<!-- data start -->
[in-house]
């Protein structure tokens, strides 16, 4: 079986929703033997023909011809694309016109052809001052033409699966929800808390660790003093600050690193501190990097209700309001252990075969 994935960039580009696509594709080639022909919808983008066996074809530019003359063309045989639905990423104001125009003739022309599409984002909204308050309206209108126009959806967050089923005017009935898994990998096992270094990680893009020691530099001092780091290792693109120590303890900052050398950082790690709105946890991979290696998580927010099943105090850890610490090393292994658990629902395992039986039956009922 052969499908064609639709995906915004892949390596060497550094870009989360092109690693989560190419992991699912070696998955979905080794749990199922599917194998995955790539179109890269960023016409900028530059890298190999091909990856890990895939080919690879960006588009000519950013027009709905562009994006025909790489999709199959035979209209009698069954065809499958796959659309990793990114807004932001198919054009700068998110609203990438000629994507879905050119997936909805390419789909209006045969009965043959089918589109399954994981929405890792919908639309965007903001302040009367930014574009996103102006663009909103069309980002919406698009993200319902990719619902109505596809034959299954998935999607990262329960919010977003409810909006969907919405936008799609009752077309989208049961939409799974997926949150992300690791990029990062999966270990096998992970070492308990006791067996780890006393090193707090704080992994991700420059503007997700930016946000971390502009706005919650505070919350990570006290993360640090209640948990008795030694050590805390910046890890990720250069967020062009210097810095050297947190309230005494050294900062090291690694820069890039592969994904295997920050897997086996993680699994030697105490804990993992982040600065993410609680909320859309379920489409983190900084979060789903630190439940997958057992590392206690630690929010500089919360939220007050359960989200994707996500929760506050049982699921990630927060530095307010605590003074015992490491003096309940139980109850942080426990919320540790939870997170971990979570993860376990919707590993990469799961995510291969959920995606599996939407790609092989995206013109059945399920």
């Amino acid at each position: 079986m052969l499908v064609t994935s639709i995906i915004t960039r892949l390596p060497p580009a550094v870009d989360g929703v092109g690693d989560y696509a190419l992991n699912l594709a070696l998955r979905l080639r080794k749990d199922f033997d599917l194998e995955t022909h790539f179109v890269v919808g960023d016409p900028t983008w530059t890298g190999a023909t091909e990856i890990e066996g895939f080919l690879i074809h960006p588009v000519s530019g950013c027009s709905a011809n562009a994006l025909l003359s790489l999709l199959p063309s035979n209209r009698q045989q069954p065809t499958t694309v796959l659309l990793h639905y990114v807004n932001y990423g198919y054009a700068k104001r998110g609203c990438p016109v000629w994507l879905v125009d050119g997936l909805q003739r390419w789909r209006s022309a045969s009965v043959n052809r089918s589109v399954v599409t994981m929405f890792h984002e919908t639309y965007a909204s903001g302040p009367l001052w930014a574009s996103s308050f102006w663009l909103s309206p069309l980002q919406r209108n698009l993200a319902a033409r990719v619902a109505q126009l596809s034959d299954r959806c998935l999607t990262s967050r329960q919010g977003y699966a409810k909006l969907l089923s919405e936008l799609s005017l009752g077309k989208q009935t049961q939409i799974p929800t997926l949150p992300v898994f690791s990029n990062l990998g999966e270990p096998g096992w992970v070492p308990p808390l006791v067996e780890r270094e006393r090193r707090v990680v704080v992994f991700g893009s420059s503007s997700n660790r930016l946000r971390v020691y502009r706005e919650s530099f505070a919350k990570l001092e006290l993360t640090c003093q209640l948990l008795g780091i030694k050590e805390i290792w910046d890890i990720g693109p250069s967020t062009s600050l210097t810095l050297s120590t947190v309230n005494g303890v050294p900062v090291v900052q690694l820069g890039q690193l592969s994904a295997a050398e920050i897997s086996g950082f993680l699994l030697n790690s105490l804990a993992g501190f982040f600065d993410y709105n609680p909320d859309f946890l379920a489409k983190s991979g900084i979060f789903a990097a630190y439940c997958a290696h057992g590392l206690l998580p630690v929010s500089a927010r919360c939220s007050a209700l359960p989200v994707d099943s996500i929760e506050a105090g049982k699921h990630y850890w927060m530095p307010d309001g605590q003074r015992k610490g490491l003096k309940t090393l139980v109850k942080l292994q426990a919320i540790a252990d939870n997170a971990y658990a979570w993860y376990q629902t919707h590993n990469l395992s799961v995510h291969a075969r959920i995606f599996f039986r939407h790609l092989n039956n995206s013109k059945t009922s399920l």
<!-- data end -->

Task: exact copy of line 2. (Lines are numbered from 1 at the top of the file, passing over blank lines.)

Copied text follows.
């Protein structure tokens, strides 16, 4: 079986929703033997023909011809694309016109052809001052033409699966929800808390660790003093600050690193501190990097209700309001252990075969 994935960039580009696509594709080639022909919808983008066996074809530019003359063309045989639905990423104001125009003739022309599409984002909204308050309206209108126009959806967050089923005017009935898994990998096992270094990680893009020691530099001092780091290792693109120590303890900052050398950082790690709105946890991979290696998580927010099943105090850890610490090393292994658990629902395992039986039956009922 052969499908064609639709995906915004892949390596060497550094870009989360092109690693989560190419992991699912070696998955979905080794749990199922599917194998995955790539179109890269960023016409900028530059890298190999091909990856890990895939080919690879960006588009000519950013027009709905562009994006025909790489999709199959035979209209009698069954065809499958796959659309990793990114807004932001198919054009700068998110609203990438000629994507879905050119997936909805390419789909209006045969009965043959089918589109399954994981929405890792919908639309965007903001302040009367930014574009996103102006663009909103069309980002919406698009993200319902990719619902109505596809034959299954998935999607990262329960919010977003409810909006969907919405936008799609009752077309989208049961939409799974997926949150992300690791990029990062999966270990096998992970070492308990006791067996780890006393090193707090704080992994991700420059503007997700930016946000971390502009706005919650505070919350990570006290993360640090209640948990008795030694050590805390910046890890990720250069967020062009210097810095050297947190309230005494050294900062090291690694820069890039592969994904295997920050897997086996993680699994030697105490804990993992982040600065993410609680909320859309379920489409983190900084979060789903630190439940997958057992590392206690630690929010500089919360939220007050359960989200994707996500929760506050049982699921990630927060530095307010605590003074015992490491003096309940139980109850942080426990919320540790939870997170971990979570993860376990919707590993990469799961995510291969959920995606599996939407790609092989995206013109059945399920």